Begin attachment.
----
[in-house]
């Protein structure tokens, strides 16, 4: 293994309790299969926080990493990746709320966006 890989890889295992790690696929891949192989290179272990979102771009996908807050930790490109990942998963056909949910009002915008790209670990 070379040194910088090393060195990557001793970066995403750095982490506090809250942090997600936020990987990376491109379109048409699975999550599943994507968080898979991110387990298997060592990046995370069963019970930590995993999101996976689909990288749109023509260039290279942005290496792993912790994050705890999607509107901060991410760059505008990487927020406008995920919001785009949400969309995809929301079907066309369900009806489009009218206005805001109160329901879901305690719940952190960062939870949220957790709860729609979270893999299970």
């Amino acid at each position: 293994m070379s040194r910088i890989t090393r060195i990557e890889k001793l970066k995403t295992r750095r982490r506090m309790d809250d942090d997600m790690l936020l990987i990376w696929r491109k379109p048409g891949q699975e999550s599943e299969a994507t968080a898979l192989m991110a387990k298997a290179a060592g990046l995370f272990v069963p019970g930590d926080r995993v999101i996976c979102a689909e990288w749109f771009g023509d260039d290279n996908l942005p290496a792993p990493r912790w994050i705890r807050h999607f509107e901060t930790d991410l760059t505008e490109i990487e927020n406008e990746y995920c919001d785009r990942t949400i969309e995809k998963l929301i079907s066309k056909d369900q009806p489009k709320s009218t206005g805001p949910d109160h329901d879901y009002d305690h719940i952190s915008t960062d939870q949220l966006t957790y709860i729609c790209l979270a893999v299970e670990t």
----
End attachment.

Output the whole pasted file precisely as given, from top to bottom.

[in-house]
């Protein structure tokens, strides 16, 4: 293994309790299969926080990493990746709320966006 890989890889295992790690696929891949192989290179272990979102771009996908807050930790490109990942998963056909949910009002915008790209670990 070379040194910088090393060195990557001793970066995403750095982490506090809250942090997600936020990987990376491109379109048409699975999550599943994507968080898979991110387990298997060592990046995370069963019970930590995993999101996976689909990288749109023509260039290279942005290496792993912790994050705890999607509107901060991410760059505008990487927020406008995920919001785009949400969309995809929301079907066309369900009806489009009218206005805001109160329901879901305690719940952190960062939870949220957790709860729609979270893999299970």
């Amino acid at each position: 293994m070379s040194r910088i890989t090393r060195i990557e890889k001793l970066k995403t295992r750095r982490r506090m309790d809250d942090d997600m790690l936020l990987i990376w696929r491109k379109p048409g891949q699975e999550s599943e299969a994507t968080a898979l192989m991110a387990k298997a290179a060592g990046l995370f272990v069963p019970g930590d926080r995993v999101i996976c979102a689909e990288w749109f771009g023509d260039d290279n996908l942005p290496a792993p990493r912790w994050i705890r807050h999607f509107e901060t930790d991410l760059t505008e490109i990487e927020n406008e990746y995920c919001d785009r990942t949400i969309e995809k998963l929301i079907s066309k056909d369900q009806p489009k709320s009218t206005g805001p949910d109160h329901d879901y009002d305690h719940i952190s915008t960062d939870q949220l966006t957790y709860i729609c790209l979270a893999v299970e670990t």